In this case, the complainant is not a current or former employee of the respondents (FF 14). He has never applied for employment with the respondents (FF 15). The respondents have never barred or terminated him from employment and have never interfered with his current, past or prospective employment opportunities (FF 16, 17). Thus, the complainant does not and never had employee status with the respondents and, therefore, he does not have the prerequisite status to maintain or prevail in an action under § 46a-60(a)(1).
In their joint brief ("Brief"), the commission and the complainant argue that the complainant is classically aggrieved because there is a possibility that some legally protected interest has been adversely affected by the respondents' actions. (Brief, 4-6.) However, since employee status is a prerequisite to maintaining an employment discrimination complaint and since the complainant does not have employee status with any of the respondents (FF 14-17), there is no possibility that he has a legally protected interest that was adversely affected by the respondents' action and, therefore, he is not classically aggrieved.
The commission's and the complainant's reliance on Gay and Lesbian Law Students Association v. Board of Trustees, 236 Conn. 453 (1996) in support of their claim of aggrievement is misplaced. Pivotal to the court's determination that the student organization was aggrieved and had standing was the impact of the law school's accommodation of the military recruiters on the students' employment opportunities. The court noted that the Association's "members had been denied equal placement opportunities because the career serves office had allocated resources to the military, which would not, regardless of their abilities and talents, hire them. …. That conduct has created a lack of equal access to the office of career services and has caused some of the plaintiff's members to reevaluate their approaches to the career services department." Id., 466-67. Again, "the trial court found that the 'assistance in securing employment is one of the most important services that the law school provides' and that by allowing an organization that discriminates against gay and lesbian students to use its facilities and services, the law school contributed to such students having 'fewer placement opportunities than heterosexual students.'" Id., 469. And again, "the relevant question [of whether there is aggrievement] is whether the members are receiving the same placement opportunities as heterosexual students." Id., 469-70. In other words, the court found that the Association was aggrieved and had standing because the law school's accommodation of military recruiters adversely interfered with the prospective employment opportunities of gay and lesbian students. Unlike that situation, in the present case the respondents have never interfered with the complainant's current, past or prospective employment opportunities (FF 17).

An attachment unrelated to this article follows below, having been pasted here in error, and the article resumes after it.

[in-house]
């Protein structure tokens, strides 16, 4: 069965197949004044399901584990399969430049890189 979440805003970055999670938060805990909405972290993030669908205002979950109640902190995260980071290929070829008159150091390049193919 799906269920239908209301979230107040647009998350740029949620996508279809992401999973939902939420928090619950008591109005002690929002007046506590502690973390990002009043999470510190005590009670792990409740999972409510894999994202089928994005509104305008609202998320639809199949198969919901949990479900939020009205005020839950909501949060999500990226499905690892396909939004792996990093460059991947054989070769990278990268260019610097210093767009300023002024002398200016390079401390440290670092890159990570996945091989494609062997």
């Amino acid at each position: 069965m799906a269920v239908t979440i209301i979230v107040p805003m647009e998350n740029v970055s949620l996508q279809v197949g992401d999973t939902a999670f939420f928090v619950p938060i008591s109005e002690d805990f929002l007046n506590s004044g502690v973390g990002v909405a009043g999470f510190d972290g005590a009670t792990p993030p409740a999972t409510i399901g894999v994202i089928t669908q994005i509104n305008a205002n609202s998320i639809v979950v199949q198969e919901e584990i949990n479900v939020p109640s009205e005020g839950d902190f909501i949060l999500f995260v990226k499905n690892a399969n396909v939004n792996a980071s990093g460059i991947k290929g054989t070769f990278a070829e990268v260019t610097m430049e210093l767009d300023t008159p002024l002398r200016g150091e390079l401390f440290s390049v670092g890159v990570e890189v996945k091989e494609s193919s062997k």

The consequences of expanding the universe of potential claimants to include individuals without employee status would lead to an absurd or unworkable result. If aggrievement simply consists of economic loss from some employer's actions, then (contrary to existing Connecticut case law) independent contractors would be aggrieved if they were not retained because of their race, age, sex or other protected basis. Family members of a parent or spouse who was terminated, not hired or denied a promotion could also be aggrieved. Likewise, surviving adult children who might have obtained benefits from a deceased parent's employer had they been minor children at the time of their parent's death would have age discrimination claims.
One might argue that if the legislature wanted to limit § 46a-82(a) to employees the section could have read "Any employee claiming to be aggrieved by an alleged discriminatory practice …." The difficulty with this argument, however, is that the statutory definition of "discriminatory practice" is not limited to employment; the definition [§ 46a-51(8)] also includes discriminatory public accommodation practices, discriminatory housing practices, and discriminatory credit practices. Hence, the use of "any person" is simply for grammatical consistency with the statutory definition of "discriminatory practice".